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  • Levinas’s Law
  • Alon Kantor*

. . . I think that in the case before us it may safely be assumed that ‘in the beginning was the Deed.’

Freud

Although the shrewdest judges of the witches and even the witches themselves were convinced of the guilt of witchery, this guilt nevertheless did not exist. This applies to all guilt.

Nietzsche

I. Before the Law

Before the Law one is already guilty. That is, one does not need the Law in order to be guilty. One is guilty, as such. But in order to know guilt one must face the Law.

Between these poles ethics will have been begotten.

But can we even say poles and claim thereby, a certain binarism? Is there a binarism of guilt and Law? Long before Freud, St. Paul had rendered this “original binary” irrelevant, when he showed the deadly aporetic circularity, rather than a dialectical opposition, of these forces. When Paul writes: “The law entered in, that sin might abound . . .” (ROM. 5: 20), the commandment, when it came, “gave life to sin” and so “slew me” (7: 9), he only anticipates a reversal of that which he just declared, namely, it is sin that, “taking occasion,” employs the Law in order “to bestir itself and work concupiscence in me.” It is sin that, “utilizing the law, seduces me and by its means slew me” (7: 8, 11). It is the Law, therefore, that produces sin, that which makes sin manifest: “It was sin which, in order that it might appear sin, made use of a good thing to procure death for me, in order that sin might exert all its sinful power through the commandment” (7: 13). [End Page 357]

Almost two millennia later when Freud will write, for example, that

When one has a sense of guilt after having committed a misdeed, and because of it, the feeling should more properly be called remorse. It relates only to a deed that has been done, and, of course, it presupposes that a conscience—the readiness to feel guilty—was already in existence before the deed took place . . . But if the human sense of guilt goes back to the killing of the primal father, that was after all a case of ‘remorse.’ Are we to assume that [at that time] a conscience and a sense of guilt were not, as we have presupposed, in existence before the deed? If not, where, in this case, did the remorse come from? There is no doubt that this case should explain the secret of the sense of guilt to us and put an end to our difficulties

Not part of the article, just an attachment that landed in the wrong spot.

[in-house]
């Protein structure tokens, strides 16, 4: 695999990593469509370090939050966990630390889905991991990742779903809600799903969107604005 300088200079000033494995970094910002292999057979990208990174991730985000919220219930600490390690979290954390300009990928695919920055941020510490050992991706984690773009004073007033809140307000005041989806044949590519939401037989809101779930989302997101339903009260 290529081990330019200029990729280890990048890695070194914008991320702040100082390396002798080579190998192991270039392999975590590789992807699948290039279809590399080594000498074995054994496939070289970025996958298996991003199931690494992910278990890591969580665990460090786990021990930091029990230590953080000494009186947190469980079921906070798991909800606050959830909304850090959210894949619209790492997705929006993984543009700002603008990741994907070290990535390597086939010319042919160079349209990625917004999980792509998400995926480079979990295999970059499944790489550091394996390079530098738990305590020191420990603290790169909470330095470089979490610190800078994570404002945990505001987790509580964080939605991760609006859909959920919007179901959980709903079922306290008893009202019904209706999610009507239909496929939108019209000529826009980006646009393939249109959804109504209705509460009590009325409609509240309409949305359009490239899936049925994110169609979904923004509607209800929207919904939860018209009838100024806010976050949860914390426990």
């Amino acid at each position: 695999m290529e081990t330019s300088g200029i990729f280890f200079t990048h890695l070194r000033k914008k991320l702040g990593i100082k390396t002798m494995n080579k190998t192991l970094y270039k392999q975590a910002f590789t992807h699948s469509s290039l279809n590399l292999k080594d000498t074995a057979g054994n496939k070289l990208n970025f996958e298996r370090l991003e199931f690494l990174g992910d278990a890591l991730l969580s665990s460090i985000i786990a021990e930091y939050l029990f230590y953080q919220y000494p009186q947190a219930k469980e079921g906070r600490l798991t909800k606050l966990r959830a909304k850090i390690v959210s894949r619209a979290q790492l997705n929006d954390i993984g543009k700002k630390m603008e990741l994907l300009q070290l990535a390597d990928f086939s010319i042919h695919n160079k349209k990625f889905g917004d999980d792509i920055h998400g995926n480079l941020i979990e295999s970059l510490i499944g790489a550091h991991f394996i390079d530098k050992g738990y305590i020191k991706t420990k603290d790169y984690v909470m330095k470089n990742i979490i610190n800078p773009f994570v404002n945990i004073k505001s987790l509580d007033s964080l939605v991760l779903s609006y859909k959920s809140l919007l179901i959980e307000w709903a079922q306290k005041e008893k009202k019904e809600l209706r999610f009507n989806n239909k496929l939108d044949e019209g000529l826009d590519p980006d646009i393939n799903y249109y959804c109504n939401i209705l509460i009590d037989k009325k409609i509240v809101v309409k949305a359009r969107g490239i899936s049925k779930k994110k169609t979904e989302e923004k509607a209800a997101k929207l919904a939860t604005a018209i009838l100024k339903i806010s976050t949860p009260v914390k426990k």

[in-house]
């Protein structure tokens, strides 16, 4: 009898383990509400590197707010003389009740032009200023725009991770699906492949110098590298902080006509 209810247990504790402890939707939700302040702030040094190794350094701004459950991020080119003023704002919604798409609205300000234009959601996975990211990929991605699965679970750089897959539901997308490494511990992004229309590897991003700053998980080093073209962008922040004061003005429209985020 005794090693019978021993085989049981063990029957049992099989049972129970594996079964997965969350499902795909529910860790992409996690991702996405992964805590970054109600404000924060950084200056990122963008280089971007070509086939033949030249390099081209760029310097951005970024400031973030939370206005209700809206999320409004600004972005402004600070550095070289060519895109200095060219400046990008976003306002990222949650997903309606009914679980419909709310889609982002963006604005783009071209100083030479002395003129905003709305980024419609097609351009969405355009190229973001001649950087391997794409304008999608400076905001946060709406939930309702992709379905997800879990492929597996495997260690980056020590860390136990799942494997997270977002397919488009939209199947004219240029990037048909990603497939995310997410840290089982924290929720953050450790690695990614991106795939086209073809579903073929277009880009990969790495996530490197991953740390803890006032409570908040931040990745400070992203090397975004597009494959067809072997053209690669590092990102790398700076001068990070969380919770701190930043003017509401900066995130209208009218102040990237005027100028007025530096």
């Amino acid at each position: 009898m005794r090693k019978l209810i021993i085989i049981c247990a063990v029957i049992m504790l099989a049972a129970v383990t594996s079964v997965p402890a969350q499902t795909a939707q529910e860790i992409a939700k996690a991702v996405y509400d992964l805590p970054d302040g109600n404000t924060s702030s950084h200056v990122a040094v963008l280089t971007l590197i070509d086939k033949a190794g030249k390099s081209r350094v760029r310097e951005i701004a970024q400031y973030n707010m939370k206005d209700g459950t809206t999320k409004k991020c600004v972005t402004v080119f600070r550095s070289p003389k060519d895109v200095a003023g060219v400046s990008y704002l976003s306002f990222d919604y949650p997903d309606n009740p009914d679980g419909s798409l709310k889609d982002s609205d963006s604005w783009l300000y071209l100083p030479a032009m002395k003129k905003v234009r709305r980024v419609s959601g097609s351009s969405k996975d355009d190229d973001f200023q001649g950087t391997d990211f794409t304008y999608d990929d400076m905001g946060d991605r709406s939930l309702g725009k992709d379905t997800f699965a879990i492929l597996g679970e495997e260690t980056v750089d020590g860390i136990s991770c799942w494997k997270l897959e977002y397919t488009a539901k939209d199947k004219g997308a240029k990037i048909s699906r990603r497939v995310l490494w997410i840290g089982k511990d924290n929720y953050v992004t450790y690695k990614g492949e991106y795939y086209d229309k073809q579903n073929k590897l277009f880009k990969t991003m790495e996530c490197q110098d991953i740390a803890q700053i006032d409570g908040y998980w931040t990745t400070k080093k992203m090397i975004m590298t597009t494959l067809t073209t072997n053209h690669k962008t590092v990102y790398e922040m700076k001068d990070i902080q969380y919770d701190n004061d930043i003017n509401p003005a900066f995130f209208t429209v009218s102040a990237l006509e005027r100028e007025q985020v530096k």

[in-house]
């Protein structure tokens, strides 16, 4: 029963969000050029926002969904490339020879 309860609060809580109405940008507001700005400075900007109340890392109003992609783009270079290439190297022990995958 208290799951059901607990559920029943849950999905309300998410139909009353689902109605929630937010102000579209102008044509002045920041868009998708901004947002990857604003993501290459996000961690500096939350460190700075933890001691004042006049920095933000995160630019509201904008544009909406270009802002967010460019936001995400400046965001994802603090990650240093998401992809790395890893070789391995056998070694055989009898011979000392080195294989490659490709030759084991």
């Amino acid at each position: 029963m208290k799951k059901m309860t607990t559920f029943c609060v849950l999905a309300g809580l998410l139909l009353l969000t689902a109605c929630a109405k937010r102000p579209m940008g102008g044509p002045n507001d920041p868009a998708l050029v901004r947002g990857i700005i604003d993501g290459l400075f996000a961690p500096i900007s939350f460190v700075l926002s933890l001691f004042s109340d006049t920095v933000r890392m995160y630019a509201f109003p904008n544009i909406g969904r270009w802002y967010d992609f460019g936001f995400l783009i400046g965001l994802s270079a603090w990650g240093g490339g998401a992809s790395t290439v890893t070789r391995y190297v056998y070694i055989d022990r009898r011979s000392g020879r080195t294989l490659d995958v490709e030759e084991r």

(Freud 1930, 131–32),

he will repeat Paul’s position, yet his repetition will add, as all repetition does, a crucial addendum, one which Paul, as a man of faith, could not have foreseen. That is, not only is the schema of the Law fictitious, but its fundamental effect, that of guilt, is above all nothing but mythological. The secret of the Law, then, lies in its double mythological fold: its authoritative power and its effects are both mythological; a formidable fold. Let us follow this fabulous narrative in its initial state as it is told in Totem and Taboo :

One day the brothers who had been driven out came together, killed and devoured their father and so made an end of the patriarchal horde . . . After they had got rid of him, had satisfied their hatred and had put into effect their wish to identify themselves with him . . . a sense of guilt made its appearance, which in this instance coincided with the remorse felt by the whole group. (Freud 1913, 141–43; Italics added) [End Page 358]

Everything in this fable is mythological; it is fiction of as well as fiction as narration (Derrida 1987, 138). Not only the fable as such but, moreover, what is produced, is no less fictitious: that is, Law and guilt.

Why do the brothers feel remorse before the inauguration of the Law? Freud’s issue here is the origins of morality in which one can be guilty only after the inauguration of that which is still to be inaugurated. What in fact creates the Father is what appears after...

Additional Information

ISSN
1085-7931
Print ISSN
0065-860X
Pages
pp. 357-385
Launched on MUSE
1999-12-01
Open Access
No
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